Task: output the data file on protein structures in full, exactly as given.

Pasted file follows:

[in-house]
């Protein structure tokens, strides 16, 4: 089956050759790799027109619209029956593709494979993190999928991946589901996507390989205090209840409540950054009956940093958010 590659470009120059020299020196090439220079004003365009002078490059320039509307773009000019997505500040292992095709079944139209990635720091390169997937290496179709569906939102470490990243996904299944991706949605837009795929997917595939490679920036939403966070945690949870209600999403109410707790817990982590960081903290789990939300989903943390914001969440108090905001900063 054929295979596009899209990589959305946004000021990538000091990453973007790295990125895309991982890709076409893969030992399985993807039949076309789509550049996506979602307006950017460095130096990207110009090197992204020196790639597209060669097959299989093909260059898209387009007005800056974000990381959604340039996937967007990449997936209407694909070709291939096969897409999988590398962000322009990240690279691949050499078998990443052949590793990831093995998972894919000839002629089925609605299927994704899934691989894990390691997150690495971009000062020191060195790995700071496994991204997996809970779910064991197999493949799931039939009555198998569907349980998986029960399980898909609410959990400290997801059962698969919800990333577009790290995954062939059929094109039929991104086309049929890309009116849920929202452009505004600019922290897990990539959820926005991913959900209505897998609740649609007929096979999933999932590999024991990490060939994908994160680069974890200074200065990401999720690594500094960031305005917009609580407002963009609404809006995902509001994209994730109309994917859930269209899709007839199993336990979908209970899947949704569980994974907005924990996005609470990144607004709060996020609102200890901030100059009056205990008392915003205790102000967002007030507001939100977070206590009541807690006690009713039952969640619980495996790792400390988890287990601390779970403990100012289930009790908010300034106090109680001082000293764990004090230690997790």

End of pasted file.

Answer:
[in-house]
């Protein structure tokens, strides 16, 4: 089956050759790799027109619209029956593709494979993190999928991946589901996507390989205090209840409540950054009956940093958010 590659470009120059020299020196090439220079004003365009002078490059320039509307773009000019997505500040292992095709079944139209990635720091390169997937290496179709569906939102470490990243996904299944991706949605837009795929997917595939490679920036939403966070945690949870209600999403109410707790817990982590960081903290789990939300989903943390914001969440108090905001900063 054929295979596009899209990589959305946004000021990538000091990453973007790295990125895309991982890709076409893969030992399985993807039949076309789509550049996506979602307006950017460095130096990207110009090197992204020196790639597209060669097959299989093909260059898209387009007005800056974000990381959604340039996937967007990449997936209407694909070709291939096969897409999988590398962000322009990240690279691949050499078998990443052949590793990831093995998972894919000839002629089925609605299927994704899934691989894990390691997150690495971009000062020191060195790995700071496994991204997996809970779910064991197999493949799931039939009555198998569907349980998986029960399980898909609410959990400290997801059962698969919800990333577009790290995954062939059929094109039929991104086309049929890309009116849920929202452009505004600019922290897990990539959820926005991913959900209505897998609740649609007929096979999933999932590999024991990490060939994908994160680069974890200074200065990401999720690594500094960031305005917009609580407002963009609404809006995902509001994209994730109309994917859930269209899709007839199993336990979908209970899947949704569980994974907005924990996005609470990144607004709060996020609102200890901030100059009056205990008392915003205790102000967002007030507001939100977070206590009541807690006690009713039952969640619980495996790792400390988890287990601390779970403990100012289930009790908010300034106090109680001082000293764990004090230690997790």